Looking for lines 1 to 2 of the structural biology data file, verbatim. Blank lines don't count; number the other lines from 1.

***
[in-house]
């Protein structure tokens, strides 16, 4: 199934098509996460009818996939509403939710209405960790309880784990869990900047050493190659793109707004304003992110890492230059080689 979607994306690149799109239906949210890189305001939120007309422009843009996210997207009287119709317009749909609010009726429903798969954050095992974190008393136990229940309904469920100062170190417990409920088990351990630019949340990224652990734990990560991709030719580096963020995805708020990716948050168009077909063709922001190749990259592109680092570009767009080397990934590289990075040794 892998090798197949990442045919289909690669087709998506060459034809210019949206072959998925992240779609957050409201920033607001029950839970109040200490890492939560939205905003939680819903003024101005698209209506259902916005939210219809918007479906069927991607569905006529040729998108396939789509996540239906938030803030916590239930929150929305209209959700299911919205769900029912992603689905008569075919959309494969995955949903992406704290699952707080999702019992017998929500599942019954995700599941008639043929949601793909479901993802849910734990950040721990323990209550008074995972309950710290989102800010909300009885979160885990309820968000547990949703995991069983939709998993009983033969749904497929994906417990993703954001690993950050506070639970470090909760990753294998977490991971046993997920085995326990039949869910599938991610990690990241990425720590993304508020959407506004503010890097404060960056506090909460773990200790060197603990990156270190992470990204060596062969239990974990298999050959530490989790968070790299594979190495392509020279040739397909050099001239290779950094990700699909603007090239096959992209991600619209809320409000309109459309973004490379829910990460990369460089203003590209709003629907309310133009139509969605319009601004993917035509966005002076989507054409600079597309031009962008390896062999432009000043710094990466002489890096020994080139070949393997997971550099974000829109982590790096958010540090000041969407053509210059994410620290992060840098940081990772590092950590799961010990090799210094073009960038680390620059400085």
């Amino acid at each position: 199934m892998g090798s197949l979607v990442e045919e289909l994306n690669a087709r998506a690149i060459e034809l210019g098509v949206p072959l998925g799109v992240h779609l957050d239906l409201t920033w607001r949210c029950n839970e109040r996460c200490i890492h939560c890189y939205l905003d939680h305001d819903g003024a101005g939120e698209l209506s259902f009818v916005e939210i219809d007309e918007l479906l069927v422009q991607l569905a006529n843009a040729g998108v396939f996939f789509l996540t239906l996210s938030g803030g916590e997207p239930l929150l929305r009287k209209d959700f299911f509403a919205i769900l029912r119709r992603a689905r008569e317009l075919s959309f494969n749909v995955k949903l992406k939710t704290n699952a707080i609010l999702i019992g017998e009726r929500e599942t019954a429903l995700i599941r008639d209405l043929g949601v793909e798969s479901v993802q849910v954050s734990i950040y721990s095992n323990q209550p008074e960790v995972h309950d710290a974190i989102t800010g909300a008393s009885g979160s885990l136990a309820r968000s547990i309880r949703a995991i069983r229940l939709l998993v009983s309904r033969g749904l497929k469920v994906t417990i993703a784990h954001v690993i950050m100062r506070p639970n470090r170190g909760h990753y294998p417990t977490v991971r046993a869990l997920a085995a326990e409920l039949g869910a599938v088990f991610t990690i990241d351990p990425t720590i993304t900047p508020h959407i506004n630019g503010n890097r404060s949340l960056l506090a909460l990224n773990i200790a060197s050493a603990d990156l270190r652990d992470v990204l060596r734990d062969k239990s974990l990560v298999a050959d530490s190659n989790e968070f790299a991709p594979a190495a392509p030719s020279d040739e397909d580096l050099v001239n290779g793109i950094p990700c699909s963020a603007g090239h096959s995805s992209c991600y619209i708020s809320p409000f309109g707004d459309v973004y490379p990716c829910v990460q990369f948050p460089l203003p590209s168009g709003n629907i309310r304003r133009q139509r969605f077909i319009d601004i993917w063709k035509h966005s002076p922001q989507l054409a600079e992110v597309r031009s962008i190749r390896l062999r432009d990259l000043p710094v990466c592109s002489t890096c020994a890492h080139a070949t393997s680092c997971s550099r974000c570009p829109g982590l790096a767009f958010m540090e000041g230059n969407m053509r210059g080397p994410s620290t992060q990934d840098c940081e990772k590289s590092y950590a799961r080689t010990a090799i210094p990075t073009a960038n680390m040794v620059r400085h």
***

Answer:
[in-house]
């Protein structure tokens, strides 16, 4: 199934098509996460009818996939509403939710209405960790309880784990869990900047050493190659793109707004304003992110890492230059080689 979607994306690149799109239906949210890189305001939120007309422009843009996210997207009287119709317009749909609010009726429903798969954050095992974190008393136990229940309904469920100062170190417990409920088990351990630019949340990224652990734990990560991709030719580096963020995805708020990716948050168009077909063709922001190749990259592109680092570009767009080397990934590289990075040794 892998090798197949990442045919289909690669087709998506060459034809210019949206072959998925992240779609957050409201920033607001029950839970109040200490890492939560939205905003939680819903003024101005698209209506259902916005939210219809918007479906069927991607569905006529040729998108396939789509996540239906938030803030916590239930929150929305209209959700299911919205769900029912992603689905008569075919959309494969995955949903992406704290699952707080999702019992017998929500599942019954995700599941008639043929949601793909479901993802849910734990950040721990323990209550008074995972309950710290989102800010909300009885979160885990309820968000547990949703995991069983939709998993009983033969749904497929994906417990993703954001690993950050506070639970470090909760990753294998977490991971046993997920085995326990039949869910599938991610990690990241990425720590993304508020959407506004503010890097404060960056506090909460773990200790060197603990990156270190992470990204060596062969239990974990298999050959530490989790968070790299594979190495392509020279040739397909050099001239290779950094990700699909603007090239096959992209991600619209809320409000309109459309973004490379829910990460990369460089203003590209709003629907309310133009139509969605319009601004993917035509966005002076989507054409600079597309031009962008390896062999432009000043710094990466002489890096020994080139070949393997997971550099974000829109982590790096958010540090000041969407053509210059994410620290992060840098940081990772590092950590799961010990090799210094073009960038680390620059400085």